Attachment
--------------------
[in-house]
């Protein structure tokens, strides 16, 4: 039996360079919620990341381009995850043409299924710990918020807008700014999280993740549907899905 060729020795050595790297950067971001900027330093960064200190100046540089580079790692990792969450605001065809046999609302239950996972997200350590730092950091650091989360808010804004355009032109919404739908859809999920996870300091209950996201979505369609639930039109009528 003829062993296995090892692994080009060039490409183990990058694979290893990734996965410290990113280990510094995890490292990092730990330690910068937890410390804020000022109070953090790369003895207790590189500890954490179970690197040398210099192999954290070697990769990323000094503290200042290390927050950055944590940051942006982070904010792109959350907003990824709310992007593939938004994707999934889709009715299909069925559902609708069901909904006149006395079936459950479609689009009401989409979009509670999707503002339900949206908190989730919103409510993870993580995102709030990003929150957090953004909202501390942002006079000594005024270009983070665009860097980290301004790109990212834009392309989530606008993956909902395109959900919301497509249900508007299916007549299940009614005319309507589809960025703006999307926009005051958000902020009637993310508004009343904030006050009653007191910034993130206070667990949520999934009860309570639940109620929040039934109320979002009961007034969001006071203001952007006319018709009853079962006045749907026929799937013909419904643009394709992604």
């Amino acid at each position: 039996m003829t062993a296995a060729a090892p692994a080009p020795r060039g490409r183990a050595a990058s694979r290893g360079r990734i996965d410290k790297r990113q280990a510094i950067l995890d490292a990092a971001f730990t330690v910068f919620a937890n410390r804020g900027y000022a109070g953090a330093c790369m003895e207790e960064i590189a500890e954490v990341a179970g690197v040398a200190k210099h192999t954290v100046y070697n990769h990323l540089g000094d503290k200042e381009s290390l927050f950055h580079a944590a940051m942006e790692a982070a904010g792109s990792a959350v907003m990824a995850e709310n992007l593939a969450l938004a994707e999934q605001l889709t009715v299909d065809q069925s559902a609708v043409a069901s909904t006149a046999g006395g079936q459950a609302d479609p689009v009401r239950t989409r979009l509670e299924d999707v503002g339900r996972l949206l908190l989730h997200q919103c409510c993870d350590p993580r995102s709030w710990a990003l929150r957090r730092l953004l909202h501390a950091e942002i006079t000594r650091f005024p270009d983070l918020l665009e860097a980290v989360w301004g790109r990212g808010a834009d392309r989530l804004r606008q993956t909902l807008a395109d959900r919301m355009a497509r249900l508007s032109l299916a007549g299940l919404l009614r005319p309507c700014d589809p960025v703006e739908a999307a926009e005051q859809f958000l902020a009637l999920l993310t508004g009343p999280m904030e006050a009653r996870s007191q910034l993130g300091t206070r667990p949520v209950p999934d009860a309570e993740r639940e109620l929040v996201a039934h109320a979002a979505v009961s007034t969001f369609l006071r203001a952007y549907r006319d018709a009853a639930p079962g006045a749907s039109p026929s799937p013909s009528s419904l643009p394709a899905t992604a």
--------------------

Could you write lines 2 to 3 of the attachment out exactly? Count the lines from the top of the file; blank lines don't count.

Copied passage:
């Protein structure tokens, strides 16, 4: 039996360079919620990341381009995850043409299924710990918020807008700014999280993740549907899905 060729020795050595790297950067971001900027330093960064200190100046540089580079790692990792969450605001065809046999609302239950996972997200350590730092950091650091989360808010804004355009032109919404739908859809999920996870300091209950996201979505369609639930039109009528 003829062993296995090892692994080009060039490409183990990058694979290893990734996965410290990113280990510094995890490292990092730990330690910068937890410390804020000022109070953090790369003895207790590189500890954490179970690197040398210099192999954290070697990769990323000094503290200042290390927050950055944590940051942006982070904010792109959350907003990824709310992007593939938004994707999934889709009715299909069925559902609708069901909904006149006395079936459950479609689009009401989409979009509670999707503002339900949206908190989730919103409510993870993580995102709030990003929150957090953004909202501390942002006079000594005024270009983070665009860097980290301004790109990212834009392309989530606008993956909902395109959900919301497509249900508007299916007549299940009614005319309507589809960025703006999307926009005051958000902020009637993310508004009343904030006050009653007191910034993130206070667990949520999934009860309570639940109620929040039934109320979002009961007034969001006071203001952007006319018709009853079962006045749907026929799937013909419904643009394709992604």
């Amino acid at each position: 039996m003829t062993a296995a060729a090892p692994a080009p020795r060039g490409r183990a050595a990058s694979r290893g360079r990734i996965d410290k790297r990113q280990a510094i950067l995890d490292a990092a971001f730990t330690v910068f919620a937890n410390r804020g900027y000022a109070g953090a330093c790369m003895e207790e960064i590189a500890e954490v990341a179970g690197v040398a200190k210099h192999t954290v100046y070697n990769h990323l540089g000094d503290k200042e381009s290390l927050f950055h580079a944590a940051m942006e790692a982070a904010g792109s990792a959350v907003m990824a995850e709310n992007l593939a969450l938004a994707e999934q605001l889709t009715v299909d065809q069925s559902a609708v043409a069901s909904t006149a046999g006395g079936q459950a609302d479609p689009v009401r239950t989409r979009l509670e299924d999707v503002g339900r996972l949206l908190l989730h997200q919103c409510c993870d350590p993580r995102s709030w710990a990003l929150r957090r730092l953004l909202h501390a950091e942002i006079t000594r650091f005024p270009d983070l918020l665009e860097a980290v989360w301004g790109r990212g808010a834009d392309r989530l804004r606008q993956t909902l807008a395109d959900r919301m355009a497509r249900l508007s032109l299916a007549g299940l919404l009614r005319p309507c700014d589809p960025v703006e739908a999307a926009e005051q859809f958000l902020a009637l999920l993310t508004g009343p999280m904030e006050a009653r996870s007191q910034l993130g300091t206070r667990p949520v209950p999934d009860a309570e993740r639940e109620l929040v996201a039934h109320a979002a979505v009961s007034t969001f369609l006071r203001a952007y549907r006319d018709a009853a639930p079962g006045a749907s039109p026929s799937p013909s009528s419904l643009p394709a899905t992604a």